Once again, Robert Samuelson lumps all the social insurance programs together and foresees a dire future, in this case generational warfare. But as Dean Baker continually and correctly reminds us, Social Security is not the problem, and the programs themselves are not to blame - Medicare is not the cause of the growth in costs for health care:
The Washington Post ... complained about ... "the coming crisis in Social Security and Medicare." The non-partisan Congressional Budget Office's most recent projections show that Social Security can pay all scheduled benefits, with no changes whatsoever, until 2046, and roughly 75 percent of scheduled benefits for many decades after that date, even if no changes are ever made. ...
The Medicare story of course boils down to projections of exploding health care costs. If the health care system is not fixed, then "fixing" Medicare is irrelevant. We can zero out the program, but exploding health care costs would still devastate the economy. If the health care system is fixed, so that costs in the U.S. are in line with health care costs in other wealthy countries, then Medicare would be easily affordable. ...
I think the last point is too often missed - it's not the Medicare program, it's the growth in health costs that is the source of the dire projections for rising budget deficits.
Nevertheless, here's Robert Samuelson complaining about the budget pressures from the Social Security, Medicare and Medicaid programs and the generational divide it will bring about:
Boomer Boomerang, by Robert J. Samuelson, Commentary, Washington Post: Cassandra Devine knows how to solve the coming "entitlements" crisis, preordained when the 77 million baby boomers begin hitting 65 in 2011: Pay retirees to kill themselves, a program she calls "transitioning." Volunteers could receive a lavish vacation beforehand ("a farewell honeymoon"), courtesy of the government, and their heirs would be spared the estate tax. If only 20 percent of boomers select suicide before the age of 70, she says, "Social Security, Medicare, Medicaid will be solvent. End of crisis."
Okay, Devine is a 29-year-old fictional blogger in Christopher Buckley's satirical novel "Boomsday." Infuriated at the injustices awaiting her generation, she becomes an instant media celebrity with a gift for incendiary rhetoric. "Someone my age will have to spend their entire life paying unfair taxes, just so the Boomers can hit the golf course at sixty-two and drink gin and tonics until they're ninety," she tells one TV reporter. ...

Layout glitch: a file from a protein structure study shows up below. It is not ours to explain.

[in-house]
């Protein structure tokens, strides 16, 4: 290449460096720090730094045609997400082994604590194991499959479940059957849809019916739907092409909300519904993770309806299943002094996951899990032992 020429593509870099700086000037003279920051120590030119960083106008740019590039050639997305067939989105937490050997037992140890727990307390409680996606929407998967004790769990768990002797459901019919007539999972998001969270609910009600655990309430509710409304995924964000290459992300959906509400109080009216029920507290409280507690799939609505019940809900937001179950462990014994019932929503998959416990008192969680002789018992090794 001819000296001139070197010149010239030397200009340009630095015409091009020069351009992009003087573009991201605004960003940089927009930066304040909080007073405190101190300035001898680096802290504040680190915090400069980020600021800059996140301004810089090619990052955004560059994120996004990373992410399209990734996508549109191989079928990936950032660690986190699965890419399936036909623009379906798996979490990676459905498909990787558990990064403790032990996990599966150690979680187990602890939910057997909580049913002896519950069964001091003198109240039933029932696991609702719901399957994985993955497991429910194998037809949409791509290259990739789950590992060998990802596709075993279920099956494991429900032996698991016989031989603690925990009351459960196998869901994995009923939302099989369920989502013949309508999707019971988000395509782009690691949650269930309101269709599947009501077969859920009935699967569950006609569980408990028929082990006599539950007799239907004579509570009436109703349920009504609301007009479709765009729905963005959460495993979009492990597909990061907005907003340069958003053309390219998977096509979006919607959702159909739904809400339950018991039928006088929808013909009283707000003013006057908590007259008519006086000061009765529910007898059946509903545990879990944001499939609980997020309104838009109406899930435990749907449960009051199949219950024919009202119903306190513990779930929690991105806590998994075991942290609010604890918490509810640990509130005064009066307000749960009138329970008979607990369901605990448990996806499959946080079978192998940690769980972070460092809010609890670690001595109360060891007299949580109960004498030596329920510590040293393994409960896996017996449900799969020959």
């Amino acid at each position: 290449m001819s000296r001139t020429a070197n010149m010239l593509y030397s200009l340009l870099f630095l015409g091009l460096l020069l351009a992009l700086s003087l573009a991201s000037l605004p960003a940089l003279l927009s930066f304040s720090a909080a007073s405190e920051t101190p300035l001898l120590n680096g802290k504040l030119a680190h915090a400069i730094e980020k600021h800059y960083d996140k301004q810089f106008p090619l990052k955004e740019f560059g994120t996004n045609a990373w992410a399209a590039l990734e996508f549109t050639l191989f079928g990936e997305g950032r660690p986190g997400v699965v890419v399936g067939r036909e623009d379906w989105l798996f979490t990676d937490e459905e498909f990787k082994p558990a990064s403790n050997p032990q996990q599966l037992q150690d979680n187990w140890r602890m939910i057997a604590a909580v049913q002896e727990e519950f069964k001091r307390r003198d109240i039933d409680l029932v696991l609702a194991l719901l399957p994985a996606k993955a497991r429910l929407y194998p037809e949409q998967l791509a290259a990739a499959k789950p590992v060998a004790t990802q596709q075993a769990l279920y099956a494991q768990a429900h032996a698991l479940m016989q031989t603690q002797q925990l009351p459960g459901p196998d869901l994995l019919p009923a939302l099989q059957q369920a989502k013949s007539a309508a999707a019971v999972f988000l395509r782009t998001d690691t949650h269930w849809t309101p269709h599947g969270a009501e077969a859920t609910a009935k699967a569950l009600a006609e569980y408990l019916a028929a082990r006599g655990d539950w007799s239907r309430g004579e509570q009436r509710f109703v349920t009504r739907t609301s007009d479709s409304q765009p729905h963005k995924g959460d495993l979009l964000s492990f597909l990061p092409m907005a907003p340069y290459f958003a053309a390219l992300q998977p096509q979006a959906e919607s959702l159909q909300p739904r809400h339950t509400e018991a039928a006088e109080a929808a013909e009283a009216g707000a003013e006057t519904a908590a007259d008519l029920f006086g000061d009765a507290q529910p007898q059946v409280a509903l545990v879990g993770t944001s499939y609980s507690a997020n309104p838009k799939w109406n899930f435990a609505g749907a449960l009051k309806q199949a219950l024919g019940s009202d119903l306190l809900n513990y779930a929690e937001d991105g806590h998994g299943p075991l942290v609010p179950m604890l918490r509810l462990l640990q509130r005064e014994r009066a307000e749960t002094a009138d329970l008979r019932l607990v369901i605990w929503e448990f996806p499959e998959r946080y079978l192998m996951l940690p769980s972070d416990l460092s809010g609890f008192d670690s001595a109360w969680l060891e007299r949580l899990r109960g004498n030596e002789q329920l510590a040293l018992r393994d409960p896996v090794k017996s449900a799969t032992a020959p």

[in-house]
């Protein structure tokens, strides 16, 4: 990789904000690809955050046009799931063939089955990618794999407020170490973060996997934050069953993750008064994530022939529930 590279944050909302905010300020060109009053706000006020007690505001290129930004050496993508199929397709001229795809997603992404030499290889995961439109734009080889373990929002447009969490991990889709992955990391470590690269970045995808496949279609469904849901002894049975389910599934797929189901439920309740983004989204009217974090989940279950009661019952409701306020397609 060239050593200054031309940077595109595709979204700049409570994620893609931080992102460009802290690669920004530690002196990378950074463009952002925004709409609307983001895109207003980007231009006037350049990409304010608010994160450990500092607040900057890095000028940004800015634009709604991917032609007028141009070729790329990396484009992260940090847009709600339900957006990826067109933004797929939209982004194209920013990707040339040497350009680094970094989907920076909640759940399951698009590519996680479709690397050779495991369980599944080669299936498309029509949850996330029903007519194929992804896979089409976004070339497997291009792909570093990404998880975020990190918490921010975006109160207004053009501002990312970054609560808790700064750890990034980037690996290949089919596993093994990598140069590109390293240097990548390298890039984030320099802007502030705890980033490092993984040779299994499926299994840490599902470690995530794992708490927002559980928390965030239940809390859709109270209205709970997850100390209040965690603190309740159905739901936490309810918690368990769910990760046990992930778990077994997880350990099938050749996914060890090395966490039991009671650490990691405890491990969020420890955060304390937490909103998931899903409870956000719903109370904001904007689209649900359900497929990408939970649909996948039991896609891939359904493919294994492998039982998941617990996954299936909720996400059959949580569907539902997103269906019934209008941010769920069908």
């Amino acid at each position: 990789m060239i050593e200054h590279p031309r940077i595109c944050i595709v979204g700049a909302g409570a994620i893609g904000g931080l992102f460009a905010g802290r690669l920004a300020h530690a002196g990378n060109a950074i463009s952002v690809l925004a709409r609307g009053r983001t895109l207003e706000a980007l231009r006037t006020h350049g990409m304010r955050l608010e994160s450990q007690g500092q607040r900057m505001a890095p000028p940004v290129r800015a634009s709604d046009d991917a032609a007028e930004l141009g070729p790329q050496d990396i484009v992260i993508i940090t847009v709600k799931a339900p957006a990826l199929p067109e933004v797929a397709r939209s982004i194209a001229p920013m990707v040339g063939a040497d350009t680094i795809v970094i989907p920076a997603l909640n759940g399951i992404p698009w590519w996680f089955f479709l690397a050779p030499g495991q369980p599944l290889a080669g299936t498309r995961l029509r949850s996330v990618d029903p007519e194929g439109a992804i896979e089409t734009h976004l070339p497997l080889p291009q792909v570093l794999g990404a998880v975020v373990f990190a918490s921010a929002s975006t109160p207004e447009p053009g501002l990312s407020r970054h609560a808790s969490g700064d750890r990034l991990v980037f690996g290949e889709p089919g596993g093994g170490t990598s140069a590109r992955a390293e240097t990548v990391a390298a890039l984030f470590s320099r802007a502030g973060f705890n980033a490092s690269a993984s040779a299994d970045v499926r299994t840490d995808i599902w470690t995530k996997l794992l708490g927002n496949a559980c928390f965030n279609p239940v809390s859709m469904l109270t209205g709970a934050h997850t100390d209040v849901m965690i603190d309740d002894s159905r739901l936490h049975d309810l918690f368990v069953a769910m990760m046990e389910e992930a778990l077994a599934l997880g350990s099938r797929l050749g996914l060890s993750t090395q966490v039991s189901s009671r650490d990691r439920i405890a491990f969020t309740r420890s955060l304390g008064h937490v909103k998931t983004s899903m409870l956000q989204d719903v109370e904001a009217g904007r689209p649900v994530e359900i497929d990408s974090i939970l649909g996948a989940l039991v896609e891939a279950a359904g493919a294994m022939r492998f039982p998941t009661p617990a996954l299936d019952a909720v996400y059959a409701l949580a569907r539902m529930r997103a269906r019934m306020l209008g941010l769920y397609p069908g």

First, a generational backlash is inevitable. ...[T]he idea that younger workers will meekly bear the huge tax increases needed to pay all boomers' promised benefits is delusional. The increases are too steep, and too many boomers -- fairly wealthy and healthy -- will seem undeserving.
Consider: In 2007, Social Security, Medicare and Medicaid constitute 44 percent of the $2.7 trillion federal budget. To pay all future benefits could ... easily require tax increases of 30 to 50 percent by 2030. ...
Second, boomers will want even more benefits...: closing the "doughnut hole" -- a gap of coverage -- in Medicare's drug benefit; more lenient tax treatment for retirement accounts; more payments for nursing homes.
Out in front will be the 38-million-member AARP, the nation's most powerful interest group. In the past four years, notes National Journal, it's spent $88 million on lobbying. ... AARP's new public relations campaign (slogan: "Divided We Fail") misleadingly aims to project an unselfish and high-minded image. In practice, it means AARP will support higher government spending for all age groups, which (of course) will increase taxes further for tomorrow's workers.
For example, AARP urges the expansion of SCHIP, a program of health insurance for poor children that, ironically, illustrates the nation's twisted priorities. In 2007, SCHIP will cost $5.7 billion; Social Security and Medicare, $1 trillion. Well, maybe SCHIP should be expanded, but only if -- a test of AARP's real commitment -- cuts in Social Security and Medicare benefits pay for the expansion. A doubling of SCHIP would require cuts of about one half of 1 percent.
Social Security and Medicare are an essential part of the social fabric. ... But the vast benefits -- paid too early and too indiscriminately -- have become disconnected from genuine need. Unless the two are reconnected, these successful programs will tear at the social fabric. It is unfair to blame only baby boomers for not acting preemptively... Still, boomers deserve special disapproval.
"Baby Boomers," says Buckley's Devine, "made self-indulgence a virtue." Sure, that's a stereotype, but for opinion leaders and politicians, it is uncomfortably accurate. Consider Newsweek. It has a regular feature, "The Boomer Files," that celebrates boomer musicians, comedians, sports heroes and TV series. It discusses how boomers are "redefining the 'golden years' " -- but not a peep about the costs for their children.
I was born in late 1945 and count myself a part of this failure. In our careless self-absorption, we are committing a political and economic crime against our children and perhaps -- when they awaken to their victimization -- even ourselves.
Well, maybe SCHIP should be expanded, but only if -- a test of AARP's real commitment -- cuts in Social Security and Medicare benefits pay for the expansion.
Why does the expansion of SCHIP have to be paid for by reducing Social Security and Medicare as some test of AARP's commitment to children? I don't see that, there are plenty of other places to get the money. The program cost $5.7 billion in 2007. How much revenue was lost from tax cuts? Lots, no matter what the Lafferites try to tell you. The "twisted priority" is that there any poor children at all without health insurance.